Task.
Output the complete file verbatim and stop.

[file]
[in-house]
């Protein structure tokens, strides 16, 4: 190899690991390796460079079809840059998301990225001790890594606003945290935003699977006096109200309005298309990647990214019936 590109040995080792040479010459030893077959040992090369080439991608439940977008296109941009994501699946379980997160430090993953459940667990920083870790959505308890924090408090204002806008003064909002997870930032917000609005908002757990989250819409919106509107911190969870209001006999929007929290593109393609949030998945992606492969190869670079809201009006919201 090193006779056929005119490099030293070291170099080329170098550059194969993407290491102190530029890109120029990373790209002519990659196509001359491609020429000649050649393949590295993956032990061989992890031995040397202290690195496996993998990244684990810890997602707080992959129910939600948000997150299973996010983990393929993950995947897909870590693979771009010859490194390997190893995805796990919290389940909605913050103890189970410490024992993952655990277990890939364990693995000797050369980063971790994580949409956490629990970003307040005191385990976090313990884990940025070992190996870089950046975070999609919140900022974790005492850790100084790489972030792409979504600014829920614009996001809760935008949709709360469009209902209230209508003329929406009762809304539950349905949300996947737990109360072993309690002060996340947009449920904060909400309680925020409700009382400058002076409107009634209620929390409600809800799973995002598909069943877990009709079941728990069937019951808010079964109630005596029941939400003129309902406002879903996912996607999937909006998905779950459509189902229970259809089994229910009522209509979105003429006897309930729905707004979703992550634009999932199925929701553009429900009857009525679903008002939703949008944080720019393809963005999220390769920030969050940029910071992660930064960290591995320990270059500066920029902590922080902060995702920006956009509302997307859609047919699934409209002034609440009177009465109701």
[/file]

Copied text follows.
[in-house]
């Protein structure tokens, strides 16, 4: 190899690991390796460079079809840059998301990225001790890594606003945290935003699977006096109200309005298309990647990214019936 590109040995080792040479010459030893077959040992090369080439991608439940977008296109941009994501699946379980997160430090993953459940667990920083870790959505308890924090408090204002806008003064909002997870930032917000609005908002757990989250819409919106509107911190969870209001006999929007929290593109393609949030998945992606492969190869670079809201009006919201 090193006779056929005119490099030293070291170099080329170098550059194969993407290491102190530029890109120029990373790209002519990659196509001359491609020429000649050649393949590295993956032990061989992890031995040397202290690195496996993998990244684990810890997602707080992959129910939600948000997150299973996010983990393929993950995947897909870590693979771009010859490194390997190893995805796990919290389940909605913050103890189970410490024992993952655990277990890939364990693995000797050369980063971790994580949409956490629990970003307040005191385990976090313990884990940025070992190996870089950046975070999609919140900022974790005492850790100084790489972030792409979504600014829920614009996001809760935008949709709360469009209902209230209508003329929406009762809304539950349905949300996947737990109360072993309690002060996340947009449920904060909400309680925020409700009382400058002076409107009634209620929390409600809800799973995002598909069943877990009709079941728990069937019951808010079964109630005596029941939400003129309902406002879903996912996607999937909006998905779950459509189902229970259809089994229910009522209509979105003429006897309930729905707004979703992550634009999932199925929701553009429900009857009525679903008002939703949008944080720019393809963005999220390769920030969050940029910071992660930064960290591995320990270059500066920029902590922080902060995702920006956009509302997307859609047919699934409209002034609440009177009465109701």